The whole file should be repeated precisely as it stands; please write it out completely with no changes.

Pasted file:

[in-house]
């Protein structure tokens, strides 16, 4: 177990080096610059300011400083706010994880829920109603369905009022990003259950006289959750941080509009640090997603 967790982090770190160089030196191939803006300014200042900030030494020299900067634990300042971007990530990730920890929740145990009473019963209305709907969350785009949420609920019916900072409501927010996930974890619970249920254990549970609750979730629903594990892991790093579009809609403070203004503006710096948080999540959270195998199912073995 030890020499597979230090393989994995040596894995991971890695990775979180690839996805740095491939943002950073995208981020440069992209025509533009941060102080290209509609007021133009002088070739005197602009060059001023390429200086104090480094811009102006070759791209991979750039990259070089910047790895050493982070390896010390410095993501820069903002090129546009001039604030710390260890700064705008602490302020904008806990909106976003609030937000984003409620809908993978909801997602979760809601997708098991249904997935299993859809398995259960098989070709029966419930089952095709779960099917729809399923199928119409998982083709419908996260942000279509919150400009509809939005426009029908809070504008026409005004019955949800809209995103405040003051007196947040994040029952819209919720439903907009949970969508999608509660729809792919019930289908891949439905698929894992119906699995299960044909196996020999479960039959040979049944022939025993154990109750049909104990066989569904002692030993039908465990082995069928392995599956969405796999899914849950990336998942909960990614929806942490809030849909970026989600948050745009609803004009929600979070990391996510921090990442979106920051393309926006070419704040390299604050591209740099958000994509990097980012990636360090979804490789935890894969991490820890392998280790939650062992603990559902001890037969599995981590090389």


[in-house]
């Protein structure tokens, strides 16, 4: 177990080096610059300011400083706010994880829920109603369905009022990003259950006289959750941080509009640090997603 967790982090770190160089030196191939803006300014200042900030030494020299900067634990300042971007990530990730920890929740145990009473019963209305709907969350785009949420609920019916900072409501927010996930974890619970249920254990549970609750979730629903594990892991790093579009809609403070203004503006710096948080999540959270195998199912073995 030890020499597979230090393989994995040596894995991971890695990775979180690839996805740095491939943002950073995208981020440069992209025509533009941060102080290209509609007021133009002088070739005197602009060059001023390429200086104090480094811009102006070759791209991979750039990259070089910047790895050493982070390896010390410095993501820069903002090129546009001039604030710390260890700064705008602490302020904008806990909106976003609030937000984003409620809908993978909801997602979760809601997708098991249904997935299993859809398995259960098989070709029966419930089952095709779960099917729809399923199928119409998982083709419908996260942000279509919150400009509809939005426009029908809070504008026409005004019955949800809209995103405040003051007196947040994040029952819209919720439903907009949970969508999608509660729809792919019930289908891949439905698929894992119906699995299960044909196996020999479960039959040979049944022939025993154990109750049909104990066989569904002692030993039908465990082995069928392995599956969405796999899914849950990336998942909960990614929806942490809030849909970026989600948050745009609803004009929600979070990391996510921090990442979106920051393309926006070419704040390299604050591209740099958000994509990097980012990636360090979804490789935890894969991490820890392998280790939650062992603990559902001890037969599995981590090389």